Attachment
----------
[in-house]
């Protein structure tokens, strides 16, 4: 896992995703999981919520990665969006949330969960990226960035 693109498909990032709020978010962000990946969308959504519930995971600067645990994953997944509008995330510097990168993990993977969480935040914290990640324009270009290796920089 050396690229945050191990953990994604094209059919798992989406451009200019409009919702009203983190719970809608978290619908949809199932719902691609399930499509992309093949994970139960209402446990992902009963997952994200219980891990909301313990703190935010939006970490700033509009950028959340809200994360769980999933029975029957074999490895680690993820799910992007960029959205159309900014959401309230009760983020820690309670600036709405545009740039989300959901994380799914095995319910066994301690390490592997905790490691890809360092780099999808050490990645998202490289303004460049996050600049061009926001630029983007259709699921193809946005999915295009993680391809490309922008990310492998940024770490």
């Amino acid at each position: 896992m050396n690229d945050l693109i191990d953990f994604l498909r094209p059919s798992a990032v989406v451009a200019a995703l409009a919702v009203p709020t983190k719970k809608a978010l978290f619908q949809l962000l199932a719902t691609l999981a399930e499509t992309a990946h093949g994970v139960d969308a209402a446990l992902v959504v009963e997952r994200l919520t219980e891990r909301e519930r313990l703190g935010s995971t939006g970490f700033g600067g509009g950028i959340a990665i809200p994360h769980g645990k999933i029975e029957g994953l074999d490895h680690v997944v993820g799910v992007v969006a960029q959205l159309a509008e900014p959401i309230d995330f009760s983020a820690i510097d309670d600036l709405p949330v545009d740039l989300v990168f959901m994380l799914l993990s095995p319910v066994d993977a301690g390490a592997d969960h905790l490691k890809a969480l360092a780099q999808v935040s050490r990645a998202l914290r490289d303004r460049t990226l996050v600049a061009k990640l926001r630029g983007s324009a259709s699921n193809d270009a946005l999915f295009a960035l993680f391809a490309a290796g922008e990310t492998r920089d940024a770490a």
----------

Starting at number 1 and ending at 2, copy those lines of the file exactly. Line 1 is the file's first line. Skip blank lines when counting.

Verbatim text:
[in-house]
């Protein structure tokens, strides 16, 4: 896992995703999981919520990665969006949330969960990226960035 693109498909990032709020978010962000990946969308959504519930995971600067645990994953997944509008995330510097990168993990993977969480935040914290990640324009270009290796920089 050396690229945050191990953990994604094209059919798992989406451009200019409009919702009203983190719970809608978290619908949809199932719902691609399930499509992309093949994970139960209402446990992902009963997952994200219980891990909301313990703190935010939006970490700033509009950028959340809200994360769980999933029975029957074999490895680690993820799910992007960029959205159309900014959401309230009760983020820690309670600036709405545009740039989300959901994380799914095995319910066994301690390490592997905790490691890809360092780099999808050490990645998202490289303004460049996050600049061009926001630029983007259709699921193809946005999915295009993680391809490309922008990310492998940024770490």